If you don’t know exactly what to do or how to take care of me, your gums, then please ask your dentist (our office!) or your dental hygienist who you should be seeing both regularly!  Our office would be happy to help you  become aware of the condition of your mouth -all the good, all the bad – and offer options to get you as healthy as possible.  Your gums and you will be happy you have taken the responsibility for this!

“Yours for better dental health,

Sincerely, your gums”

Because We Care About Your Oral Health!

June 18, 2015

Because We Care About Your Oral Health!

This letter is for you, my patients,

Do you have gum disease, gingivitis, or periodontal disease?  Do you know if there is any infection present in your mouth? Do you have oral cancer? Ninety percent (90%!) of people have some type of disease or infection in their mouths!  My guess is that far less than 90% are aware of this.  Once you take ownership of the condition of your mouth, you can make decisions that are appropriate for you to address these concerns. If you don’t know the answer to these questions, ask us! We are happy to provide you with the tools and information you need to achieve the level of health you would like.

Periodontal disease prior to treatment

Periodontal disease and gingivitis  prior to treatment

Periodontal disease after treatment

Periodontal disease and gingivitis after treatment

Only you can make the changes necessary to get your mouth healthy, so it is very important for you to OWN these diseases if present and own the responsibility for their treatment.  One of the most important things I can do for my patients is to let you know exactly what is going on in your mouth – good and bad – and offer you options to address any areas of concern.

Yours for better dental health,

Julie M Gillis DDS PC

“Caring For and Enhancing Your Smile”

(970) 242-3635 office

www.juliegillisdds.com

We would love to have you follow us on Facebook!  https://www.facebook.com/juliegillisddspc

 

Avoiding the Dreaded Strangled Finger When Flossing!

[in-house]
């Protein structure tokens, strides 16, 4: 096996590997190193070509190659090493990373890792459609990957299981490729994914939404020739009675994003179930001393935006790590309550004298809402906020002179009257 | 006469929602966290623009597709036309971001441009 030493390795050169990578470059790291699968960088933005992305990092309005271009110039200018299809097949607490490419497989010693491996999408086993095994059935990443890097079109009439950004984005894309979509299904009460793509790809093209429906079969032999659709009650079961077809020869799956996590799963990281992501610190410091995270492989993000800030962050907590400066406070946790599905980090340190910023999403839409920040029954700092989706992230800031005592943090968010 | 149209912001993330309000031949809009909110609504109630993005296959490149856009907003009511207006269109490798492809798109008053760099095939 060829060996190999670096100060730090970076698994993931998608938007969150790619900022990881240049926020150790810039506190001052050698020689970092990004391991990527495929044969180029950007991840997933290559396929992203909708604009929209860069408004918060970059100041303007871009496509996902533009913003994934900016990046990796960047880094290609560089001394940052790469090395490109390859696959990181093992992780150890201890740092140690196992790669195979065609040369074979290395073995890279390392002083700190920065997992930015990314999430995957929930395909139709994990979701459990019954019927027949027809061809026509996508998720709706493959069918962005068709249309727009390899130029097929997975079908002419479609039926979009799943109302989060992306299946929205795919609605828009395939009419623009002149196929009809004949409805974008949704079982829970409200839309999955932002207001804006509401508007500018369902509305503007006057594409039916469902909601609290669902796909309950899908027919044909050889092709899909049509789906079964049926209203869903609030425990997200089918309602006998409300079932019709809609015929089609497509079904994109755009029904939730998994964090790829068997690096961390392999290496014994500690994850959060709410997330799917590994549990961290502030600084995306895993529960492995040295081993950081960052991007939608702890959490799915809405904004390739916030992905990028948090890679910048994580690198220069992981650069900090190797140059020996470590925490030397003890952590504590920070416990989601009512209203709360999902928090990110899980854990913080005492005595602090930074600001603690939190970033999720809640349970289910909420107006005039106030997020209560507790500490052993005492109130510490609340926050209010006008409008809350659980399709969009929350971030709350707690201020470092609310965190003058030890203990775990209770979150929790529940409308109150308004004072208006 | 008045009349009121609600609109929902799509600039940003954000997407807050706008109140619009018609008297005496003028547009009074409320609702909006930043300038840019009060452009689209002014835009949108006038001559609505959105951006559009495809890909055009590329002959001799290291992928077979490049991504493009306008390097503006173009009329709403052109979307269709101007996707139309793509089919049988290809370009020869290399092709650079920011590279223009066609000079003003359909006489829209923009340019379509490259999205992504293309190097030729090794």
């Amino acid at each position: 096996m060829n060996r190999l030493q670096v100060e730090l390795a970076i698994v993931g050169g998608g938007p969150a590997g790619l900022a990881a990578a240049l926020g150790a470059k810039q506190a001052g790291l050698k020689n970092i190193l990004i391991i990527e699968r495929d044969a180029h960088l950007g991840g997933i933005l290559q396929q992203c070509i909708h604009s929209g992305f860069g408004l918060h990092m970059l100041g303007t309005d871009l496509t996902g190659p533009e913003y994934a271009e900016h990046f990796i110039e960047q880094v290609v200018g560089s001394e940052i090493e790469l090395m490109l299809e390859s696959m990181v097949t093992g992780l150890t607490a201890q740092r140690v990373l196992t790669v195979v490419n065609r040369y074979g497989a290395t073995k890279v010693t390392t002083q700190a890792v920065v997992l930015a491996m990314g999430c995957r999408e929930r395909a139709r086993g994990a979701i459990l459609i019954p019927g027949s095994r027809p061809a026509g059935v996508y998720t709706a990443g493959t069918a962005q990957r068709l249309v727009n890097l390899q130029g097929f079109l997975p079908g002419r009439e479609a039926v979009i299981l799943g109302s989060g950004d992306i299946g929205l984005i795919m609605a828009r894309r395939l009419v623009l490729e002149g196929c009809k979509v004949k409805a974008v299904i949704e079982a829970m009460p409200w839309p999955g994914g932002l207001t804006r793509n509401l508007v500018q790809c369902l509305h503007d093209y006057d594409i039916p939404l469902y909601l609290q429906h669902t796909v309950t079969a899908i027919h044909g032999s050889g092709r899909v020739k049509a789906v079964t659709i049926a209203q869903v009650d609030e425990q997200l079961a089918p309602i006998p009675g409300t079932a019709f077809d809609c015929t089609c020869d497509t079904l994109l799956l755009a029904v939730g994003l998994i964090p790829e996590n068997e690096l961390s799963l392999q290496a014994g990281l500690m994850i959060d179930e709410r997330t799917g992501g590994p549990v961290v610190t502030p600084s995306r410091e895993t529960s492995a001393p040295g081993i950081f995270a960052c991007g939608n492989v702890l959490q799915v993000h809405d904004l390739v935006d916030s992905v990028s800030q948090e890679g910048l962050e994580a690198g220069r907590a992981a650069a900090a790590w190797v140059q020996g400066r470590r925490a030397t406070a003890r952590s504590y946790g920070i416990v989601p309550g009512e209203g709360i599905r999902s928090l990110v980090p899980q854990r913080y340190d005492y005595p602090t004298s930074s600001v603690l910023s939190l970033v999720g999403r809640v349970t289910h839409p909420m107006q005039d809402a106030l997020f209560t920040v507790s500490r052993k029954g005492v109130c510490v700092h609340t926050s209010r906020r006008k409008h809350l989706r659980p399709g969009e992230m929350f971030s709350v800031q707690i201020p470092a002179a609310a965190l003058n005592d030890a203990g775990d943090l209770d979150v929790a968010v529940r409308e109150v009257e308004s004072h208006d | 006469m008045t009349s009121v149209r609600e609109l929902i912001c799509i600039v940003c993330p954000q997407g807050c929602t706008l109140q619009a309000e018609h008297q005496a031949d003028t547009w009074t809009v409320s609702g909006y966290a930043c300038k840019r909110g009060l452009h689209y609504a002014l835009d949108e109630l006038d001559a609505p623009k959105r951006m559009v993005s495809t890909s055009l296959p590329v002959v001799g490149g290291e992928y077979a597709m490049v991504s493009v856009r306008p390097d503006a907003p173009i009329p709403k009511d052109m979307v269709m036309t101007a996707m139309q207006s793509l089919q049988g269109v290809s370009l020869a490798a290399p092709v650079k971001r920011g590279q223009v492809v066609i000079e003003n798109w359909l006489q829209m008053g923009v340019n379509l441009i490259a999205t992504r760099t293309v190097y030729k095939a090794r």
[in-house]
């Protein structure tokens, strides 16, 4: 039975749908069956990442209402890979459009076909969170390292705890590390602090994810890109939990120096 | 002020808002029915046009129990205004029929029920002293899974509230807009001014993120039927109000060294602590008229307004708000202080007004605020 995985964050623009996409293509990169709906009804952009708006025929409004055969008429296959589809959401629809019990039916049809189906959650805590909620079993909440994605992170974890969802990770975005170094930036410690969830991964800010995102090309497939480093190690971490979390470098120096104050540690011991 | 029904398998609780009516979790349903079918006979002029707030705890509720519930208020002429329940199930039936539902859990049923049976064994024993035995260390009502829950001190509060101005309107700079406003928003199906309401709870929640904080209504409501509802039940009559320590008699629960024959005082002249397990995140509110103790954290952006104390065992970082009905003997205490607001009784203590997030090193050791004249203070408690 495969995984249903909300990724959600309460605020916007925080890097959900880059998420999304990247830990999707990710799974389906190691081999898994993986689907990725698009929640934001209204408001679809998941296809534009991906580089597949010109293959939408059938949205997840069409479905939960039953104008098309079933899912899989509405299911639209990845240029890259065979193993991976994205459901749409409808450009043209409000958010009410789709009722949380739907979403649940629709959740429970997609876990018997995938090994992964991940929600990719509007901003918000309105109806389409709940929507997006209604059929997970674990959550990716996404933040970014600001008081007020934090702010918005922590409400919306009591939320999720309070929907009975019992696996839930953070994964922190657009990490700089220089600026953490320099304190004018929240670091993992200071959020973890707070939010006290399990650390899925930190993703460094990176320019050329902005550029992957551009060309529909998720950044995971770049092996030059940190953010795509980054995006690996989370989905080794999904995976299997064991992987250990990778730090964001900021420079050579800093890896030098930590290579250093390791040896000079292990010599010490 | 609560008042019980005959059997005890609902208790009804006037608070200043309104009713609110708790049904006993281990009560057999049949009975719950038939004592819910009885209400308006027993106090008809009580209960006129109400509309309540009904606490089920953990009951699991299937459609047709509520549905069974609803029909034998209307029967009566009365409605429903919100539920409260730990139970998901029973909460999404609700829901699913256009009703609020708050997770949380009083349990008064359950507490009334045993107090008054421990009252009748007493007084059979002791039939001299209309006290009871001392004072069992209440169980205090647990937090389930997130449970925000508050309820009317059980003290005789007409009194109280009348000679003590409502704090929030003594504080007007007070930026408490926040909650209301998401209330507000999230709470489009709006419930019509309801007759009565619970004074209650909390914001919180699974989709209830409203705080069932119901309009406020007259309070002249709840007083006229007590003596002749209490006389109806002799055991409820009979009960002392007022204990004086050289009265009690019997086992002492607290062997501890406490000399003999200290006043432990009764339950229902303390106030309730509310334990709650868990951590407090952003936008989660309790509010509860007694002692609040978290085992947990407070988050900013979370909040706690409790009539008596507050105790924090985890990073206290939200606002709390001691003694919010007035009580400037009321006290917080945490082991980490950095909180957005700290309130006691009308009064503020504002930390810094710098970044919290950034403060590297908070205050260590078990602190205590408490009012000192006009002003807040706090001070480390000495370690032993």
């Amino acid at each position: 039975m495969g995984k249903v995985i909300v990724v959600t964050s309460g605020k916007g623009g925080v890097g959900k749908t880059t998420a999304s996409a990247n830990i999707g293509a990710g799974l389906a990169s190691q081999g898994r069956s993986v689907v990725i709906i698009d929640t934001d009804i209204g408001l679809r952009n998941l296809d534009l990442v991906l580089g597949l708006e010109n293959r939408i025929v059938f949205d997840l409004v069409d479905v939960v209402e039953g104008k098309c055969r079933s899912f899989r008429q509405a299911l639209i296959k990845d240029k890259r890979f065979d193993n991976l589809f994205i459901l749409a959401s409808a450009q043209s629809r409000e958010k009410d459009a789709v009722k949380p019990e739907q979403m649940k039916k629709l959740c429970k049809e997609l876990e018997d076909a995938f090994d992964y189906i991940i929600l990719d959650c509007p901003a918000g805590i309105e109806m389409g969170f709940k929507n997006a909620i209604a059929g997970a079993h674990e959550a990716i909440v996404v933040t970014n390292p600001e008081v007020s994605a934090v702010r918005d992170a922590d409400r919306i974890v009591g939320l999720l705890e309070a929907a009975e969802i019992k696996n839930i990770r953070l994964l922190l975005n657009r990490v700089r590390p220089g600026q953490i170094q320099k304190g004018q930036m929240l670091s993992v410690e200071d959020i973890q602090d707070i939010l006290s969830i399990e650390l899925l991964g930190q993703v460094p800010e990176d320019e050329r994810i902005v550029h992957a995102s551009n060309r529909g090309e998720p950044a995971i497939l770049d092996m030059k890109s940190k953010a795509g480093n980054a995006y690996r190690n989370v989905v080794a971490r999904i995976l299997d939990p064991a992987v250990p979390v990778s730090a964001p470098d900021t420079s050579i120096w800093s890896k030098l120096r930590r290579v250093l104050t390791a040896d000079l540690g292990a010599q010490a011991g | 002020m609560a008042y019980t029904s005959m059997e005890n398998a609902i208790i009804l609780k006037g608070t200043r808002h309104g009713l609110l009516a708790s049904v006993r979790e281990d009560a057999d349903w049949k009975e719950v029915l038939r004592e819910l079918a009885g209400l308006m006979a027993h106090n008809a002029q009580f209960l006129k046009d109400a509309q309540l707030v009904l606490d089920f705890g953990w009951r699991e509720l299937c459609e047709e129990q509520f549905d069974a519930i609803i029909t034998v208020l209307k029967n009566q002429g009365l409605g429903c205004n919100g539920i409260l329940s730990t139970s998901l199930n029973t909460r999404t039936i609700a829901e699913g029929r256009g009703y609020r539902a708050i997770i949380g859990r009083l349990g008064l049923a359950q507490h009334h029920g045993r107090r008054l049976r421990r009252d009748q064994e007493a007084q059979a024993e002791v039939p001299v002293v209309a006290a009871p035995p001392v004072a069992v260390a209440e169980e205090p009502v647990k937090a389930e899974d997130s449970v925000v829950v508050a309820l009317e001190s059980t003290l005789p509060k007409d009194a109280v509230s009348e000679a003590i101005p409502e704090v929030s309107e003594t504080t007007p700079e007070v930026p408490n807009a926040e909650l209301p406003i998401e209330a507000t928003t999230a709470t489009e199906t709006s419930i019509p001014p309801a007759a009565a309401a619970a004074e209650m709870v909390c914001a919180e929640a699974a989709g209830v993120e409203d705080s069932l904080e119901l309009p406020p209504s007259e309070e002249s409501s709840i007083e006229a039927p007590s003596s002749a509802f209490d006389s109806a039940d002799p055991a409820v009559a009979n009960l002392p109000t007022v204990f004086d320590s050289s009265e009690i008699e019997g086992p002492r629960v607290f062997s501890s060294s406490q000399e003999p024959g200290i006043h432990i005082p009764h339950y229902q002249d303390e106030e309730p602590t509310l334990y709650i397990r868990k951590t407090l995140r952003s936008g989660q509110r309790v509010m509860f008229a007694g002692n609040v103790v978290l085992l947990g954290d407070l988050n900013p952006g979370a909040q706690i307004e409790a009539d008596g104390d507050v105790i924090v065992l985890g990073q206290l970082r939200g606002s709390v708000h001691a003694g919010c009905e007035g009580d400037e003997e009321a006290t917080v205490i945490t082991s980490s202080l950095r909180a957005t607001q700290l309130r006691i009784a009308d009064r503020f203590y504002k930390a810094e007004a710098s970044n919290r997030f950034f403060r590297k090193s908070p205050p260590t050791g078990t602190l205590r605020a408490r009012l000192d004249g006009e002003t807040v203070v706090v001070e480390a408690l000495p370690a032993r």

June 3, 2015

Filed under: Dental floss,Oral Hygiene — Tags: , — Dr Gillis @ 2:47 pm

Avoiding the Dreaded Strangled Finger When Flossing!

Yes!! It is possible! And, Easy.

Avoid this!

Avoid this!

It is easy to minimize this uncomfortable sensation when flossing!  Let me demonstrate!

Hold the floss across the tip of one middle finger

Hold the floss across the tip of one middle finger

Then, start to wrap the floss gently around the tip of the finger - ONE time, then -->

Then, start to wrap the floss gently around the tip of the finger – ONE time, then –>

Continue wrapping gently by spiraling the floss down the finger tip - not several wraps in one space.

Continue wrapping gently by spiraling the floss down the finger tip – not several wraps in one space.

You are almost there!

The floss should look like this when you are done - an open coil of floss that does not strangle when you pull on it!

The floss should look like this when you are done – an open coil of floss that does not strangle when you pull on it!

 

Now you can really get to flossing!

 

 

 

By wrapping the floss around a middle finger and leaving the other end free you will have freedom to floss with a first finger and a middle finger, two first fingers, or a finger and a thumb.

You will have good flossing control when you are flossing with a short piece of floss between two fingers.

You will have good flossing control when you are flossing with a short piece of floss between an index finger and a thumb OR –>.

You will have good flossing control when you are flossing with a short piece of floss between two fingers.

You will have good flossing control when you are flossing with a short piece of floss between two fingers.

You will have good flossing control when you are flossing with a short piece of floss between two fingers or two thumbs!

You will have good flossing control when you are flossing with a short piece of floss between two fingers or two thumbs!

And, by making flossing more comfortable, I hope I have made it more fun! Our office is happy to help with any of your dental hygiene concerns – we have lots of tips on flossing and more to maximize your efforts.  Our phone number in Grand Junction, Colorado is (970) 242-3635.

Yours for better dental health,

Julie Gillis, DDS. PC

Restoring Smiles/Restoring Health